Outlook grim, recession will hit this year: Access Economics

By Adam Coleman

Leading economic forecaster, Access Economics released its Business Outlook for December 2008 today which warns Australia will fall into recession this year.

The forecaster suggests NSW is already in recession and that Queensland and Western Australia will be hit hardest by the global economic downturn.

“NSW is already in recession, Victoria is on the brink of it, Queensland is slowing fast, and WA is now eating its way through the pipeline of construction started during the boom,”  the report said.

Access cautiously predicted a recovery after late 2009, dependent on unemployment and on housing prices which it forecast to soften by between five to eight per cent.

"Really big and bad news is headed our way," said Access Economics director Chris Richardson in the report.

“Conditions are worsening very rapidly. This is not just a recession, it will be the sharpest deceleration Australia’s economy has ever seen.”

Australia’s prosperity will be ravaged by a slowing Chinese economy and a ‘buggered’ Federal Budget will fall into deficit, it says.

“The collapse in commodity prices will, with a lag, mean a collapse in company taxes. But it is not the short term implications of deficits which worry us. It is the longer term risk of chicken-hearted policymaking now that Canberra’s ‘rivers of gold’ are drying up.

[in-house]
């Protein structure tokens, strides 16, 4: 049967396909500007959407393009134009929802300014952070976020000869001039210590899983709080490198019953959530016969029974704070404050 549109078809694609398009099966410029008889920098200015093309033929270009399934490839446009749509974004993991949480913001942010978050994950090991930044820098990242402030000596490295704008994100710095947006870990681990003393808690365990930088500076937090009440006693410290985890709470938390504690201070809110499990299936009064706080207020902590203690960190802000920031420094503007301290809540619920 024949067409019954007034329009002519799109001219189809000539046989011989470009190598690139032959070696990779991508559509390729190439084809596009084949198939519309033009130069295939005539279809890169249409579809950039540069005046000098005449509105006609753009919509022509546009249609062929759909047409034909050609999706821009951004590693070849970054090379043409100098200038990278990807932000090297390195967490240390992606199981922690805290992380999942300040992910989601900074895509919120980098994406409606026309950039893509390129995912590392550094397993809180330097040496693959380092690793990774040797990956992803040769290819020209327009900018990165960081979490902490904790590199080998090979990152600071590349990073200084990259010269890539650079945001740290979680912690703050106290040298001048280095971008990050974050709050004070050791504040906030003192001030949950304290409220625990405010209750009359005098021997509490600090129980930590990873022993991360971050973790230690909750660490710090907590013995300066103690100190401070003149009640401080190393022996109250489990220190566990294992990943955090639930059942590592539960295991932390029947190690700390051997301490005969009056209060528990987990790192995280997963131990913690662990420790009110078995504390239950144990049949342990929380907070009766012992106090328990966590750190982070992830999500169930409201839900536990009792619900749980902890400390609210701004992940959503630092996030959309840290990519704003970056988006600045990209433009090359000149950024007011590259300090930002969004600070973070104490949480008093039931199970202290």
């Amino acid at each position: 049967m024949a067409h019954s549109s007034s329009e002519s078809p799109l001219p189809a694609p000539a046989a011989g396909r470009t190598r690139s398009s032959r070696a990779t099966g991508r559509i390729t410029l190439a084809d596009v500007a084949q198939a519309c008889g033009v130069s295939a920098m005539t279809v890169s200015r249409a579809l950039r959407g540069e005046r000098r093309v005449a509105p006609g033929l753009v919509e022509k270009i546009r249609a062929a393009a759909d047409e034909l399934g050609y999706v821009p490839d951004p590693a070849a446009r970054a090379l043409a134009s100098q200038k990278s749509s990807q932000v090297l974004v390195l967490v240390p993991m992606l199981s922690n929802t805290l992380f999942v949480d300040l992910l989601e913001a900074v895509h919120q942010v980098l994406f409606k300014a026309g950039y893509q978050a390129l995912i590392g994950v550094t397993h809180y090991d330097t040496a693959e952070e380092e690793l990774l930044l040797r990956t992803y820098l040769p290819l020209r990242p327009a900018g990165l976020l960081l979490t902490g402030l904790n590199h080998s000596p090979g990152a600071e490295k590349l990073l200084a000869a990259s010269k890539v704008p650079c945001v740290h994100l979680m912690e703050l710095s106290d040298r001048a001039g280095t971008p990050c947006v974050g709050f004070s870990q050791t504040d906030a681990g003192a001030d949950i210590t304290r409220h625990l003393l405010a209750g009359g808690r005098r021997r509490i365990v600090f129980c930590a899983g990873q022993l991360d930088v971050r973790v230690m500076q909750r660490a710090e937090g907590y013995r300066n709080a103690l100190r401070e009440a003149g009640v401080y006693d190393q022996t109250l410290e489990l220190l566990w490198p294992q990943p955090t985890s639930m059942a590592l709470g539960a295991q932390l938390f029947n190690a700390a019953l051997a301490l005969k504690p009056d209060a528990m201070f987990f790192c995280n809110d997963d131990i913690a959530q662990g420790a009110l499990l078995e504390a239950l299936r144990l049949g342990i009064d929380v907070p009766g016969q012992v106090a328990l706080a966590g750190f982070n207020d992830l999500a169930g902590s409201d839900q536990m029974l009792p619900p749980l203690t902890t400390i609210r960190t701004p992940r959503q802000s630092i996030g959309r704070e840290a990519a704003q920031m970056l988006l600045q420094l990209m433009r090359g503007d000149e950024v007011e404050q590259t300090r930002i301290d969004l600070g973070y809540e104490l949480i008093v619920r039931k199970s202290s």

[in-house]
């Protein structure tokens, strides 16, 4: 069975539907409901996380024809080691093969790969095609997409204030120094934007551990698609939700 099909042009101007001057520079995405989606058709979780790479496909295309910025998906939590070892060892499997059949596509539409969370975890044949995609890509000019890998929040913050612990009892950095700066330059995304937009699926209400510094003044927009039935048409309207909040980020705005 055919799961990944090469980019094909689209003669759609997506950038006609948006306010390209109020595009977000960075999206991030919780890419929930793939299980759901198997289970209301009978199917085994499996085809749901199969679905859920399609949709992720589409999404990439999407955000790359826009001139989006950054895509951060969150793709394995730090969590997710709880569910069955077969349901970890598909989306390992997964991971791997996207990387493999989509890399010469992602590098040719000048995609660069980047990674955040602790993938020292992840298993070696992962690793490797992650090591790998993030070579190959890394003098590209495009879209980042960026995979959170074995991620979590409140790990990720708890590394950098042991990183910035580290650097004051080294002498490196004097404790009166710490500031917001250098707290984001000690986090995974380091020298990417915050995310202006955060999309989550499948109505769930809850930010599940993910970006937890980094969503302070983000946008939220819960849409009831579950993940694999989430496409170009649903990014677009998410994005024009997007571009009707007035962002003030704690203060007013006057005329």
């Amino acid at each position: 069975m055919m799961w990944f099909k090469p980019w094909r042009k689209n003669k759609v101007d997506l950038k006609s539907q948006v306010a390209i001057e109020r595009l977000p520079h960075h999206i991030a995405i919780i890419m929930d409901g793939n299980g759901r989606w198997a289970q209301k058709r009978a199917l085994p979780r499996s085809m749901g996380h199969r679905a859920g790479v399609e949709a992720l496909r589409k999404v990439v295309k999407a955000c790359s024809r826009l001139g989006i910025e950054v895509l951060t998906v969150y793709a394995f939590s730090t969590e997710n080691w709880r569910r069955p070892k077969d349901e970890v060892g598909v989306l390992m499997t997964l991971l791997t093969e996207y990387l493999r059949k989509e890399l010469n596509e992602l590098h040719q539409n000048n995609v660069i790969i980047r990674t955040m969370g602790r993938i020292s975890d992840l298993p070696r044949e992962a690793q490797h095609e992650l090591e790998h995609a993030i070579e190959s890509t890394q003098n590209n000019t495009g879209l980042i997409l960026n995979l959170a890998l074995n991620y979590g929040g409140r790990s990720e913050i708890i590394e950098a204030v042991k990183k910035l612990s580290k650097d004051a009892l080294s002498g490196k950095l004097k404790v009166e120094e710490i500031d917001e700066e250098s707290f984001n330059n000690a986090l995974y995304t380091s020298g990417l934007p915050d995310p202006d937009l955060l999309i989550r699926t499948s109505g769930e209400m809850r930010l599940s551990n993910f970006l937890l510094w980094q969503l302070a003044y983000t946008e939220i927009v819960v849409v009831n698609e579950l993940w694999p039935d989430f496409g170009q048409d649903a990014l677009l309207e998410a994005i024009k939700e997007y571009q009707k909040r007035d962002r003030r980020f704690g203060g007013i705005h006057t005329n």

“This nation has legitimate policy goals in education, infrastructure, Federal/State relations, climate change and water management. What it doesn’t have any more is the money to help achieve reforms in those areas.”

Access Economics also predicted that:

  • Global growth in 2009 will be significantly worse than at any time since the early 1990s, and possibly the worst in decades;
  • Australia’s recent prosperity will unravel "scarily fast” on the back of a Chinese economic slowdown;
  • Australia’s inflation will plummet, as petrol prices come down and retailers and wholesalers cut margins;
  • The Reserve Bank to take out insurance by cutting the cash rate to 2½ per cent soon
  • The $A may fall to US56 cents later in 2009;

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